That the vast majority of older adults would prefer to age in place is no surprise. By staying in their own homes for as long as possible, instead of moving to an assisted living facility or nursing home, seniors are able to preserve their independence and stay connected with their local community.
The age-in-place plan can also potentially yield a significant cost savings, especially if they remain healthy and their mortgage is paid off.
A 2021 survey by the AARP found that three-quarters of adults age 50 and older wanted to stay in their homes and communities as they age, but many (59 percent) believed they may not be able to do so.1
There are challenges, to be sure. During their sunset years, many adults need help with household chores, transportation, and medical care. The costs associated with aging in place vary widely, depending on:
- Your health and physical ability
- Whether you have a support system of family and friends
- The renovations that may be needed in your home
- Whether you have resources for home health aides
Planning ahead for future expenses is paramount.
“If you’re thinking of staying in your own home as you age and not going into a facility, you really need to start preparing for that in your 40s and 50s,” said Laurie Madenfort, a financial professional with Coastal Wealth in Fort Lauderdale, Florida, in an interview. “I talk to a lot of clients who say they plan to move in with their kids or that their son will come over and take care of them, but you may still need to use home health services. You need to begin saving early so you have that bucket of cash available for that purpose.”
Calculating the cost of care
The amount you may spend to age in place depends largely on the level of care you need, which will likely shift over time. You may need very little outside assistance in your 60s and 70s, but find that managing your bills, house cleaning, and driving to doctor’s appointments becomes more difficult in your 80s and beyond.
“If you do not need 24-hour care, you could potentially save money by aging at home, but for those who need round-the-clock help, perhaps because they have Alzheimer’s disease or dementia, staying at home and paying for a home health worker could be cost prohibitive,” said Madenfort.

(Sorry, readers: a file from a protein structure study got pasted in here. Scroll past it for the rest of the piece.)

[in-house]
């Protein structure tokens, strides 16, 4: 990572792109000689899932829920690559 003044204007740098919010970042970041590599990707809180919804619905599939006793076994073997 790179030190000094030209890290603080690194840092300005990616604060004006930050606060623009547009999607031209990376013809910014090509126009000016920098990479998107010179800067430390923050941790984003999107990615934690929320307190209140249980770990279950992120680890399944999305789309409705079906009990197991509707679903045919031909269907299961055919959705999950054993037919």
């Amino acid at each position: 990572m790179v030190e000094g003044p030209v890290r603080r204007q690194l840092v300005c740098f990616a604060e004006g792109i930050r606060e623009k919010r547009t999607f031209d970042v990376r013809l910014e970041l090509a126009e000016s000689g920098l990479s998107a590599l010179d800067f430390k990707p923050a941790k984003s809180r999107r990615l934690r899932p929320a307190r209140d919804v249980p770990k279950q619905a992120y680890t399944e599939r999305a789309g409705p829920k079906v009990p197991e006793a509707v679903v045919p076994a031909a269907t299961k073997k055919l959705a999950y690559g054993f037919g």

A major factor in your financial projections will depend on whether you have a spouse, adult child, or close friend who is willing to assist with activities of daily living, such as making grocery store runs, preparing meals, and helping with personal care.
Families are the single biggest source of support to older adults and the cheapest form of caregiving. According to the National Alliance for Caregiving and AARP, 53 million Americans provided unpaid care to an adult age 50 or older in 2020, typically a parent, parent-in-law, or spouse.2 (Learn more: Keeping caregiver costs contained).
If your loved ones live far away, or are not in a position to provide unpaid care, you may need to hire a home health aide. That can get costly, depending on how often you require their services.
To determine your own costs of home care, the nonprofit group Paying for Senior Care suggests estimating the number of hours per month that home care may be required. Then, multiply that by the average cost of home care in your state.
Nationally, the average hourly cost of home care through a home care agency, it found, ranges from roughly $16 per hour to $28 per hour, depending on the local cost of living.
Independent caregivers generally charge 20 percent to 30 percent less than home care agencies, but that means the hiring family must assume the responsibility of being an employer, which includes hiring and handling payroll. There are services available that can help simplify the process and deduct for Social Security and other taxes, for a fee.3
Genworth reports that, on a monthly basis, those needing home health aide services incur a median cost of $5,148, compared with $4,500 at an assisted living facility and $7,908 for a semiprivate room at a nursing home facility. Those needing only part-time adult day care services pay roughly $1,700 per month.4
There is much to consider when weighing the pros and cons of aging in place versus paying for care at a facility. From a purely financial perspective, Flourish In Place offers a general rule of thumb: If you need 40 hours or less per week of paid home care, it is generally less expensive than assisted living.5
Renovating your home
Remember that if you choose to age in place, you may also incur the expense of retrofitting your home to accommodate your needs and ensure your safety. That may mean spending only a few hundred dollars installing handrails in the bathroom or nonslip flooring. Or, it could involve more costly updates, such as widening doorframes for wheelchair access, adding a bedroom or bathroom on the first floor, or lowering kitchen cabinets.
According to Retirement Living magazine, it costs an average of $5,000 to install a walk-in tub or shower, $8,000 to install a stair lift, $18,000 to adjust kitchen countertop height, and $14,000 to remodel a bathroom.
Beyond the cost of home health services and renovations, seniors planning to age in place should also budget for housekeeping and meal deliveries, which may be needed as well. Those in a single family home may also have to pay for yard maintenance, higher utility bills to heat and cool their home, and higher property taxes.
Your home may be a source of cash